@Catweazle It's best for you not to change your browser with chrome, because there will be one and the same thing anyway with possible options that will be copied. And in my opinion, browsers with an individual engine should be the future and compete in this field too. Without diversity it gets boring and repetitive. Vivaldi just lacks the strength to change something so it's better to give up on it than to show something really great. I'd like Vivaldi to have an old opera engine, the Presto, so that the browser can get its character and be something new. But, well... it's better to keep your head down or you'll get a blow on your head.

    The web and new formats require an engine that can best handle it. and this is the one that Vivaldi has.
    It does not have to do with being boring, but having a browser that works best on the network. Therefore I do not see so advantageous that each browser uses its own engine, since this would mean that each browser reacts differently on the same page which would not benefit the user at all. This independent since Vivaldi with its own engine had to develop again from scratch, which would obviously be its end. That all browsers will go to Chromium has good reasons, because it is the one that offers better benefits, if not, MS would have stayed with its own that it already had in Edge instead of going over also to Chromium. Compare the scores in the Html5 Test and you will see that no -Chromium browser does not reach Vivaldi and other Chromium based scores.


  • Ambassador

    @MattSolo45 said in How to choose a browser in 2020:

    ...Browsers with an individual engine should be the future and compete in this field too. Without diversity it gets boring and repetitive... I'd like Vivaldi to have an old opera engine, the Presto, so that the browser can get its character and be something new.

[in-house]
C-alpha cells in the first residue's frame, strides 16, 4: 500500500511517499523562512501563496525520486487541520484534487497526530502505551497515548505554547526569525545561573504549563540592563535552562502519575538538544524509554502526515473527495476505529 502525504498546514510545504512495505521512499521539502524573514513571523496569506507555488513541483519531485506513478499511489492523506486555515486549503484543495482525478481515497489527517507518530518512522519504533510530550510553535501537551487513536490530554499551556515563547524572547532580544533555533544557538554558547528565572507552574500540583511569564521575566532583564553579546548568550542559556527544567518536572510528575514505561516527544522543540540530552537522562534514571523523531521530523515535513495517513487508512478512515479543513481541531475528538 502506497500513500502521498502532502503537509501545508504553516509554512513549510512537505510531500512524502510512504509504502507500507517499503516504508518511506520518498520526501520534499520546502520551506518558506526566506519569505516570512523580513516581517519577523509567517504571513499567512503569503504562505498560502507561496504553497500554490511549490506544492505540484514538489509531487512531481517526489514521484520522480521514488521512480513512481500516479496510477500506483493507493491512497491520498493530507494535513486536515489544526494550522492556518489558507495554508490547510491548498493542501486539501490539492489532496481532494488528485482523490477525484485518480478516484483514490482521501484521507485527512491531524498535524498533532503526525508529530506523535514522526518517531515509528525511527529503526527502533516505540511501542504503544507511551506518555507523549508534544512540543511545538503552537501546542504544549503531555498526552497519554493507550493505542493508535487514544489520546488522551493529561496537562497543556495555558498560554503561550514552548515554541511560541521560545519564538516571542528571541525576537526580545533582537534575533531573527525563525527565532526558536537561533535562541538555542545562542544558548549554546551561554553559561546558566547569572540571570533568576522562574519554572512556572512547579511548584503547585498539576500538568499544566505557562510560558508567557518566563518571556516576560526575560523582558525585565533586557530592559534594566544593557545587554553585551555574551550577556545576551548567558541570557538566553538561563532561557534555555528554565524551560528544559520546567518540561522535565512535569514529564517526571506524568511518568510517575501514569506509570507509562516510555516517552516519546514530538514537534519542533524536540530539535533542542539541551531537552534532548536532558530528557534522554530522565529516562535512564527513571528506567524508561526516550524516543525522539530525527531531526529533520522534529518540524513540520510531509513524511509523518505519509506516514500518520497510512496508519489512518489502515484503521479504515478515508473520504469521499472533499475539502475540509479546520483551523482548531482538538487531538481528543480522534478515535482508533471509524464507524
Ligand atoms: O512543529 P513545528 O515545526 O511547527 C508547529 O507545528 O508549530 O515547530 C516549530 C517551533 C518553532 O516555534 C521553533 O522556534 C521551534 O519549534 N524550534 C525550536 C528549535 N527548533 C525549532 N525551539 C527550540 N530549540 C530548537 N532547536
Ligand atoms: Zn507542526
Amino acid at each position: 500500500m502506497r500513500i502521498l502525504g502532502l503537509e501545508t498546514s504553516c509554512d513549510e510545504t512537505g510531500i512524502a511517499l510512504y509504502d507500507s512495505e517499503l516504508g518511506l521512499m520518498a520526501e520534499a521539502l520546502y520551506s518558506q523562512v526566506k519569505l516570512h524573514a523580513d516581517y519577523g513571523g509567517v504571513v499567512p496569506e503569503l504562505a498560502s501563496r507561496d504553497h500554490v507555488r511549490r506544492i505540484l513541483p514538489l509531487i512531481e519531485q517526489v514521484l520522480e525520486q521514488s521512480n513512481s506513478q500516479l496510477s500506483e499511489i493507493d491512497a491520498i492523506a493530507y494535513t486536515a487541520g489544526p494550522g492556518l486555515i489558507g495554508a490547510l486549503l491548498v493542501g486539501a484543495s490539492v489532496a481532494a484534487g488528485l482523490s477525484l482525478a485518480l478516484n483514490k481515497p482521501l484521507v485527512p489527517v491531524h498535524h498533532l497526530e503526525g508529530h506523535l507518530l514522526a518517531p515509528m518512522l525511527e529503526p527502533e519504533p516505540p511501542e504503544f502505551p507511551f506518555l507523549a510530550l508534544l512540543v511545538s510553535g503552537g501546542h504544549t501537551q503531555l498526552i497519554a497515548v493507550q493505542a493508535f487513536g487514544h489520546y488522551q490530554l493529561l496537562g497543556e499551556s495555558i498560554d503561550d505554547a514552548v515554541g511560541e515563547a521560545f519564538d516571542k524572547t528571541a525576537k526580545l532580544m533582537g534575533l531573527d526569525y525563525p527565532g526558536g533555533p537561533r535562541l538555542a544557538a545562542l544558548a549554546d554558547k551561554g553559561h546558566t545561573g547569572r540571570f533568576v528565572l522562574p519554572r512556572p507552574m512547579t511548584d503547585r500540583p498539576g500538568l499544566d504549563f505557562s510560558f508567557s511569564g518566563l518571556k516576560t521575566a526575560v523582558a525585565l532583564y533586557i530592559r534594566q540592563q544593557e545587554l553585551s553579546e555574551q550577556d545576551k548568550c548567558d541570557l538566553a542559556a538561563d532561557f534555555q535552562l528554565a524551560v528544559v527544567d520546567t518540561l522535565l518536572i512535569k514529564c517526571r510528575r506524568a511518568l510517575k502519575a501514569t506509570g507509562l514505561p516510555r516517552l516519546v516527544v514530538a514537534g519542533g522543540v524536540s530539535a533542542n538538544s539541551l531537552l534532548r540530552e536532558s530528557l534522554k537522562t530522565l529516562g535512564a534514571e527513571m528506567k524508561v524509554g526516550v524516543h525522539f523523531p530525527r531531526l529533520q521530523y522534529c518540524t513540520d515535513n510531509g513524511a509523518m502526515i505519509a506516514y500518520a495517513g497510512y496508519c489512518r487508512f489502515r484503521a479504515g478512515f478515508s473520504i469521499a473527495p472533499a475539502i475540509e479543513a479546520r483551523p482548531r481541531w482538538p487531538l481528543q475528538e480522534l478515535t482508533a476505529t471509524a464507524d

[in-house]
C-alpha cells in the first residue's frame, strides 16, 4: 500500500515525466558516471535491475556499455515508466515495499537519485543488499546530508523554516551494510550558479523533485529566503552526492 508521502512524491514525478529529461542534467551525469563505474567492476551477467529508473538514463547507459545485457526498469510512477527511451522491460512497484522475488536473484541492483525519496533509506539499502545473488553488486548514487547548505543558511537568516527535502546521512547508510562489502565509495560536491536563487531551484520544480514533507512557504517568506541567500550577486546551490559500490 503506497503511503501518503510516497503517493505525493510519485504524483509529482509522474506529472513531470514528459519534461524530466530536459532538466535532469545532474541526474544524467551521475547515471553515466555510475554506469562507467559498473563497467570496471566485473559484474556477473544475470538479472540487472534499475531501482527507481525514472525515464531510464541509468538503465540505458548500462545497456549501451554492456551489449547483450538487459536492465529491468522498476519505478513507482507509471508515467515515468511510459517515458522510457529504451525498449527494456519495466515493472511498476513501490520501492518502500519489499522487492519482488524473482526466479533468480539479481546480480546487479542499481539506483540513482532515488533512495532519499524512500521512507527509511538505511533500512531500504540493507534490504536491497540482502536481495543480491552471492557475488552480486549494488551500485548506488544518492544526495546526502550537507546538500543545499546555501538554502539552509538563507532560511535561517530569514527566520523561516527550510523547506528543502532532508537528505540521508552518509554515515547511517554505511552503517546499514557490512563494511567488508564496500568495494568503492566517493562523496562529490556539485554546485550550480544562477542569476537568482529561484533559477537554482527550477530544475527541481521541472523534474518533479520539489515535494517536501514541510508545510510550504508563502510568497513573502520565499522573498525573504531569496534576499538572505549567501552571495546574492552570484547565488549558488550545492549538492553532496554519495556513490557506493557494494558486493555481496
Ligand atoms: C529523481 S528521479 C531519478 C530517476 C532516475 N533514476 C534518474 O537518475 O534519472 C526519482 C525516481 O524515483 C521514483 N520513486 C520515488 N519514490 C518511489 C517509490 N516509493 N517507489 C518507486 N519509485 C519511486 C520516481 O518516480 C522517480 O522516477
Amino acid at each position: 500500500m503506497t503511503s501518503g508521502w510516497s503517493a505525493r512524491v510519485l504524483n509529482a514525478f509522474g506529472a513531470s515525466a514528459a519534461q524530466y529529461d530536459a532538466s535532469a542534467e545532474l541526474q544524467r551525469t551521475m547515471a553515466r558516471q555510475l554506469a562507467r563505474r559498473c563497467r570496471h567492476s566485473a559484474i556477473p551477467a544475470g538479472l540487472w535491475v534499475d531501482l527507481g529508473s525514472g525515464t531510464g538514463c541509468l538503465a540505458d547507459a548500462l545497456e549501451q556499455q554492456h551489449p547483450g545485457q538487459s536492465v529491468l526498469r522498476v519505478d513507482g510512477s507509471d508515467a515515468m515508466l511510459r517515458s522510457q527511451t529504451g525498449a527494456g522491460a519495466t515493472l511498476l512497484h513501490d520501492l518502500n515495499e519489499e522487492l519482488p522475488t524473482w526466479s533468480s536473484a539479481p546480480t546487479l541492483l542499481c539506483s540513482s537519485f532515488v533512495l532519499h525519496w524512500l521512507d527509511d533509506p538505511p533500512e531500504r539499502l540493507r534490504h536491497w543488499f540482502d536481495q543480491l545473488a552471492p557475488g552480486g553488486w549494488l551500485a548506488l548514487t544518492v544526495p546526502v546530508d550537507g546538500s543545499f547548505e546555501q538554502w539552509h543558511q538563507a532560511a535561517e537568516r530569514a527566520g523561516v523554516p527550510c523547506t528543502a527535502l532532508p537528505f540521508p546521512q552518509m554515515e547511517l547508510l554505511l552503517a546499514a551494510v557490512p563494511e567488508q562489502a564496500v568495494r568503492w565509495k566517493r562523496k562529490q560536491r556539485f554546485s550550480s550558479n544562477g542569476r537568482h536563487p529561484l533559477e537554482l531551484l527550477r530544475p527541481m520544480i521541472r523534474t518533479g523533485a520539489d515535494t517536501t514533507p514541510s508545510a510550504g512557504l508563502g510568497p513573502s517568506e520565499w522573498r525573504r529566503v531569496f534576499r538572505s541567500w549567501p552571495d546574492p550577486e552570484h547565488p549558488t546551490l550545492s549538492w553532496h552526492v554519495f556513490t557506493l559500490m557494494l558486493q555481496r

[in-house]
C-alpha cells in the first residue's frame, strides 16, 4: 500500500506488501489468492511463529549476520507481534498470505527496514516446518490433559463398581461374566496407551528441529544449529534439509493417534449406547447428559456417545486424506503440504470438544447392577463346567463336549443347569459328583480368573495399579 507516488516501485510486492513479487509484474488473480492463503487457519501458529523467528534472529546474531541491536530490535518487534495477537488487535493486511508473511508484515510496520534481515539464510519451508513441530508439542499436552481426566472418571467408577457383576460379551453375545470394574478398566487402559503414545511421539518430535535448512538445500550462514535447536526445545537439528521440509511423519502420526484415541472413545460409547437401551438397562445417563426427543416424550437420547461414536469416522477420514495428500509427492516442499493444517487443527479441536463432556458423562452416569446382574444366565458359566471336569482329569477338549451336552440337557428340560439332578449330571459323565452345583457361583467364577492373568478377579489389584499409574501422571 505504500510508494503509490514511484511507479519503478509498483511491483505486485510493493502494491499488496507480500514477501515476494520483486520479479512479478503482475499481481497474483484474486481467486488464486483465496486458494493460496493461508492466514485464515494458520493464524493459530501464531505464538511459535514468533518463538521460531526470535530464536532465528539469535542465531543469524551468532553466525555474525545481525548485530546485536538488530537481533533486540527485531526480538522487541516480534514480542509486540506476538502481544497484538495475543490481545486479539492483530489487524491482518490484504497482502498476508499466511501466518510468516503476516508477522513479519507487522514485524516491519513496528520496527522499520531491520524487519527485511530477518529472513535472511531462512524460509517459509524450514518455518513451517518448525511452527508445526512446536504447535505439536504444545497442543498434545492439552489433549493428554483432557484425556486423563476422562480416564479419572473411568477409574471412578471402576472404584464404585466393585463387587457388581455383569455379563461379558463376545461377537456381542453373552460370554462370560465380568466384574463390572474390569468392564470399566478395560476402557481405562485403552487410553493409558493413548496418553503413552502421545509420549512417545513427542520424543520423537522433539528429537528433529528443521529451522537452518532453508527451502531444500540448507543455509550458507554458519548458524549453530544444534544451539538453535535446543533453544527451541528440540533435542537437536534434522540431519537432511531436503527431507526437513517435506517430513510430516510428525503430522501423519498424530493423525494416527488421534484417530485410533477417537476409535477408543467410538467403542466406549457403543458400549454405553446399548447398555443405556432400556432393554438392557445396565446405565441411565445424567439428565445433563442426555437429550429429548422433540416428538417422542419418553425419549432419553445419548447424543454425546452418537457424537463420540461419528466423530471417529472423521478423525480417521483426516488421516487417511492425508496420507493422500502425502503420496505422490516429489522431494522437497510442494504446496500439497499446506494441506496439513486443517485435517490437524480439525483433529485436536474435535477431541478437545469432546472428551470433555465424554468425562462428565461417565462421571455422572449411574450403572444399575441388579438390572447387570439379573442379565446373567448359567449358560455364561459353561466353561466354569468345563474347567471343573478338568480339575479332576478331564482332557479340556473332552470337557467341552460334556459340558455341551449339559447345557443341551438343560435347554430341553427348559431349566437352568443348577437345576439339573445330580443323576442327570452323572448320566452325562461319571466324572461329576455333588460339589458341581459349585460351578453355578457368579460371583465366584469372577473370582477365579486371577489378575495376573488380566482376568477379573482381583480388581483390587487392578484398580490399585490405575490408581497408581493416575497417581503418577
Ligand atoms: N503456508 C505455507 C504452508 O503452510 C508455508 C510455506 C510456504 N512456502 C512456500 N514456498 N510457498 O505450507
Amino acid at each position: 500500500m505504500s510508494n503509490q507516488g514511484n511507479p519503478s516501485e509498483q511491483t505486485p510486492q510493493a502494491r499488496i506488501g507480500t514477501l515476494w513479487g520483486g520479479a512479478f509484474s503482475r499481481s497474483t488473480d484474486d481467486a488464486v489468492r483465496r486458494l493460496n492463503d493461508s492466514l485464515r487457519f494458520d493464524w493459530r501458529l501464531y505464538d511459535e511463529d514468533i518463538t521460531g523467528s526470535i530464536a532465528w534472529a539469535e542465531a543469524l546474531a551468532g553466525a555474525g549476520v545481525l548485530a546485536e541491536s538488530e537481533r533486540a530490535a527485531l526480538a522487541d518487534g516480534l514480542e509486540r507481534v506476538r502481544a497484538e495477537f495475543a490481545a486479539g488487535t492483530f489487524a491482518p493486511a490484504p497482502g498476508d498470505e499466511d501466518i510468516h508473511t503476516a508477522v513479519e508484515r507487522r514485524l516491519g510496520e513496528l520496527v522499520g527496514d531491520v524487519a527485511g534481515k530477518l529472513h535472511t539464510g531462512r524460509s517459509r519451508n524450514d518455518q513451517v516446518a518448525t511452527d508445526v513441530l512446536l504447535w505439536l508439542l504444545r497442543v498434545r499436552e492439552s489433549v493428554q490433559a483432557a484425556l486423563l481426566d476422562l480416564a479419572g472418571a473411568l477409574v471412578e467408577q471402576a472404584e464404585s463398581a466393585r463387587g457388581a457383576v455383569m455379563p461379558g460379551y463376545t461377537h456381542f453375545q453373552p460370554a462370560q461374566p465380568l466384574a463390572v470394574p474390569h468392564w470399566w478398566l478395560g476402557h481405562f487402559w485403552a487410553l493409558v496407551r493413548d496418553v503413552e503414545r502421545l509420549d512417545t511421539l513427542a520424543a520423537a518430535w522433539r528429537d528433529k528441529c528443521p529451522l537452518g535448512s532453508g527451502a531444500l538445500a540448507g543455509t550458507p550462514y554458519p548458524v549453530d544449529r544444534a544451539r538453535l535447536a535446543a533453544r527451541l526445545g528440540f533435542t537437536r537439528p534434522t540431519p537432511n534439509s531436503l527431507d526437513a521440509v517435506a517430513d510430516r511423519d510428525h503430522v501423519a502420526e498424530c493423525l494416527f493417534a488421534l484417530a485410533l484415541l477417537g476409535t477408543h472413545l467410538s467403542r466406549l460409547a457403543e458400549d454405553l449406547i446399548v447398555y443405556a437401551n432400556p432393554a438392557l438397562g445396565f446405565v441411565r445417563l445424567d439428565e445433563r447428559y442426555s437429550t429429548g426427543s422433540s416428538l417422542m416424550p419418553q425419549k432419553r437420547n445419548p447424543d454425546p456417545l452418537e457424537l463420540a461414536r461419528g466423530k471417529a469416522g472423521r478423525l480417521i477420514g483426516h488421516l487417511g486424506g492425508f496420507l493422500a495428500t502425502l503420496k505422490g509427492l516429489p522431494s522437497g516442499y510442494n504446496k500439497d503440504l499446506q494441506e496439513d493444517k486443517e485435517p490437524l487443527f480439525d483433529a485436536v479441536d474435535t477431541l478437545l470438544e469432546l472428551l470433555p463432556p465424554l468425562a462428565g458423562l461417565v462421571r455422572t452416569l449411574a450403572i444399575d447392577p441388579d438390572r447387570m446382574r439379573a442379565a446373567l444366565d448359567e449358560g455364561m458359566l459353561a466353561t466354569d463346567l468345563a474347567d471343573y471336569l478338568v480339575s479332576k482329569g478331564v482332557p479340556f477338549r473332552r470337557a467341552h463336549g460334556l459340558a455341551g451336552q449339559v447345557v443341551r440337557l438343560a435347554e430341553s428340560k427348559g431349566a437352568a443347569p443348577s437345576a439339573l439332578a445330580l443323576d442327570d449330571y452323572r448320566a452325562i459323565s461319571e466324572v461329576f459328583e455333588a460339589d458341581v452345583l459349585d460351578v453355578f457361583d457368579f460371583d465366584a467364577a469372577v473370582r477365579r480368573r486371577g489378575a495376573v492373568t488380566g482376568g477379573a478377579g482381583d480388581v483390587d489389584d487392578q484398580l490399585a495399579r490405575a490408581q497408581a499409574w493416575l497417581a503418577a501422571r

Thanks for sharing your thoughts! I agree, no one wants a boring and repetitive web like when IE ruled the market. But I'd argue that currently, core web technologies like HTML5 and CSS are getting tons of innovative development with something new all the time, and another rendering engine wouldn't speed up that process much anyway. Did Edge speed up that process at all? Not as far as I'm aware, I think they were typically playing catch-up. And whatever development they did do, they should be able to do just as effectively within the chromium engine.

    Vivaldi's small team chose to spur diversity and prevent boring stagnation by developing a killer UI. Everyone else is creating minimalist UIs good for nothing more than casual browsing. Vivaldi isn't funding an in-house rendering engine, meaning they have extra resources to fund UI development. And look what that's gotten us! Razer-chroma and Philips Hue integration, themes which adjust between day and night, quick commands, tab stacks, web panels, and my personal favorites which are end-to-end encrypted sync and full-page screenshots! I'm very happy with the active development and new features we get on the UI!

    Here's a Vivaldi blog post explaining further why they use chromium. And note at the end they say developing their own rendering engine doesn't make sense for now, but could in the future!

    ... How likely is it that down the line we’ll change our chosen engine or develop our own? The short answer is that we depend on the many modifications we have made to the Chromium code, and β€œtranslating” these to a new engine would not make much sense. At least not at the moment.